School District committee votes to retain the book 'Sold'

The committee recommended that the novel about human trafficking has value and should be retained in school media centers.

The School Board voted to 3-2 to accept the district's decision to retain the book, "Sold" in the high school libraries. File photo.
The School Board voted to 3-2 to accept the district's decision to retain the book, "Sold" in the high school libraries. File photo.
Photo by Brent Woronoff
  • Palm Coast Observer
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A Flagler School District review committee voted on March 6 to retain the book, "Sold," on media center book shelves.

The novel, by Patricia McCormick, was challenged last year by two members of the Flagler County Chapter leadership of the Moms for Liberty.

A joint committee of Matanzas and Flagler Palm Coast high schools voted in October to keep the book in the two media centers. The complainants appealed the decision necessitating the district review.

The district committee, made up of administrators, media specialists, teachers, parents and community members unanimously voted to retain the book in the high school media centers. Nine of the 11 committee members present voted to also allow the book in middle school media centers with parental consent required for student check-out.

LaShakia Moore, the district's assistant superintendent for academic services, led the meeting. Moore said the committee's recommendation to Superintendent Cathy Mittelstadt will be to retain the book in the high schools as well as in the middle schools with parents' consent.

The complainants can appeal to the superintendent. If the superintendent agrees with the committee's decision, the complainants can appeal again to the School Board.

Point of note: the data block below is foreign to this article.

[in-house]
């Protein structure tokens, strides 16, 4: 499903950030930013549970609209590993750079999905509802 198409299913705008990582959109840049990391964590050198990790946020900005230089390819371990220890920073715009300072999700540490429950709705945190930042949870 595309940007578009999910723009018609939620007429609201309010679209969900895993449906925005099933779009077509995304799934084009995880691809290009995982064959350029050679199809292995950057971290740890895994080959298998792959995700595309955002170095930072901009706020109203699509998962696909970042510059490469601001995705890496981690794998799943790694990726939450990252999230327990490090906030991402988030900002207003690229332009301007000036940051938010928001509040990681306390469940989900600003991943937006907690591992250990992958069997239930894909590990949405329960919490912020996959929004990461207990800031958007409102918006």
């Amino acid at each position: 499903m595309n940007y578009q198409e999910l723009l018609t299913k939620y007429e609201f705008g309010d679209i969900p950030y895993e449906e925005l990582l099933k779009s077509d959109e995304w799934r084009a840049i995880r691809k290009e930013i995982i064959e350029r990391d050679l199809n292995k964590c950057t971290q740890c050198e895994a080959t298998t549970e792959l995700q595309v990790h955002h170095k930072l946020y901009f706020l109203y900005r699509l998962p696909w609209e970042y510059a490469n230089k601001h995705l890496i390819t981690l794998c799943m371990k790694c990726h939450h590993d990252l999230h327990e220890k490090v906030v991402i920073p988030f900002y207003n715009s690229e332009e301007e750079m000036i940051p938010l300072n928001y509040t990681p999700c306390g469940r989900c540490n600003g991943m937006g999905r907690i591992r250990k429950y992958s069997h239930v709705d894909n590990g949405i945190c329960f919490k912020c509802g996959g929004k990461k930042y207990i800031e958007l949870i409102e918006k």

During a Feb. 22 School Board meeting, board member Christy Chong said she expects the board will eventually decide all the challenges. Chong said, "Our tax dollars should not be providing pornography in schools."

"Sold" is a fictional story about a girl from Nepal named Lakshmi who is sold into sexual slavery. The story is written from Laksmi's point of view.

The two school district challenges, made by different people, used the same exact language: "This book contains explicit aberrant sexual activities including rape of a minor; prostitution; and explicit violence."

But on the district committee's review questionnaire, the committee members said the book "brings awareness to the issue of human trafficking and the trauma faced." A committee member also noted that "Florida has mandated human trafficking education. This novel could serve to work with this education."

The committee members agreed that the book is suitable for students in grades 9-12 and appropriate for some middle schoolers with parents' permission. A committee member noted that Lakshmi is only 13 in the story.

The committee members agreed the book stimulates growth in factual knowledge because although it is a work of fiction, it is based on research. 

By creating awareness, a reader may be inspired to help stop trafficking. — COMMITTEE MEMBER

"By creating awareness, a reader may be inspired to help stop trafficking," a committee member said.

As for the book being explicit, committee members said the prose is simplistic and even delicate and that Lakshmi does not have the language to express what is happening to her, so a lot of it is implied.

Answering whether the material could be considered offensive, the committee checked the boxes for profanity, brutality, sexual behavior, violence, portrayal of any societal groups and cruelty.

The committee noted on the questionnaire that Lakshmi is raped but the novel is "critical of the societal norms that perpetuate this behavior."

"There are some difficult things going on that may not be suitable for all readers," one committee member said.

"Offensive terms bring light to sex trafficking. They have to be there to bring understanding," the committee wrote.

The committee noted that there are warnings about the material on the book cover.

"To silence books about injustice is to silence the injustice," a committee member said. "These books need to exist to be a catalyst to conversations. They bring awareness which is the first step to bringing an end to it."

The district review was the first this year for an appealed ruling Another district committee is scheduled to review, "Nowhere Girls," on March 13 at the district's offices at the Government Services Building. The public is welcome but cannot participate in the discussion.    


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